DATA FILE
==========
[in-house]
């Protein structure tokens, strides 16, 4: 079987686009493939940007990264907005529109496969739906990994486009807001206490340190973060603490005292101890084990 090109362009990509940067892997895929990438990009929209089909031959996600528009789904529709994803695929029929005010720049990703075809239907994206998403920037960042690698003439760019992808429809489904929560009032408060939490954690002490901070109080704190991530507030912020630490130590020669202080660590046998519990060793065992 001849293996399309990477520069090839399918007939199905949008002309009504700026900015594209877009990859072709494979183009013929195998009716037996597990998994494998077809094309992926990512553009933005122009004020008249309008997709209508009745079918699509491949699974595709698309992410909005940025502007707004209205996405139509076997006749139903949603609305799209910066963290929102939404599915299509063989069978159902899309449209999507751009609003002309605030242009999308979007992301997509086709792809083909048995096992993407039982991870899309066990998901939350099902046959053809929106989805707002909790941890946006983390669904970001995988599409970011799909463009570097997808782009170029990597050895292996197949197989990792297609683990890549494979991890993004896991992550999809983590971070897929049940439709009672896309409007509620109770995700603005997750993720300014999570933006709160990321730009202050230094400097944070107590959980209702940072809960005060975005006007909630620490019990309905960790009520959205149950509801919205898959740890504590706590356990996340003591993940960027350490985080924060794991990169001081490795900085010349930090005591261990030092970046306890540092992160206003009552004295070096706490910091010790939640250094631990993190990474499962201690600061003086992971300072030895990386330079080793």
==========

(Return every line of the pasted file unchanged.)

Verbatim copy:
[in-house]
């Protein structure tokens, strides 16, 4: 079987686009493939940007990264907005529109496969739906990994486009807001206490340190973060603490005292101890084990 090109362009990509940067892997895929990438990009929209089909031959996600528009789904529709994803695929029929005010720049990703075809239907994206998403920037960042690698003439760019992808429809489904929560009032408060939490954690002490901070109080704190991530507030912020630490130590020669202080660590046998519990060793065992 001849293996399309990477520069090839399918007939199905949008002309009504700026900015594209877009990859072709494979183009013929195998009716037996597990998994494998077809094309992926990512553009933005122009004020008249309008997709209508009745079918699509491949699974595709698309992410909005940025502007707004209205996405139509076997006749139903949603609305799209910066963290929102939404599915299509063989069978159902899309449209999507751009609003002309605030242009999308979007992301997509086709792809083909048995096992993407039982991870899309066990998901939350099902046959053809929106989805707002909790941890946006983390669904970001995988599409970011799909463009570097997808782009170029990597050895292996197949197989990792297609683990890549494979991890993004896991992550999809983590971070897929049940439709009672896309409007509620109770995700603005997750993720300014999570933006709160990321730009202050230094400097944070107590959980209702940072809960005060975005006007909630620490019990309905960790009520959205149950509801919205898959740890504590706590356990996340003591993940960027350490985080924060794991990169001081490795900085010349930090005591261990030092970046306890540092992160206003009552004295070096706490910091010790939640250094631990993190990474499962201690600061003086992971300072030895990386330079080793």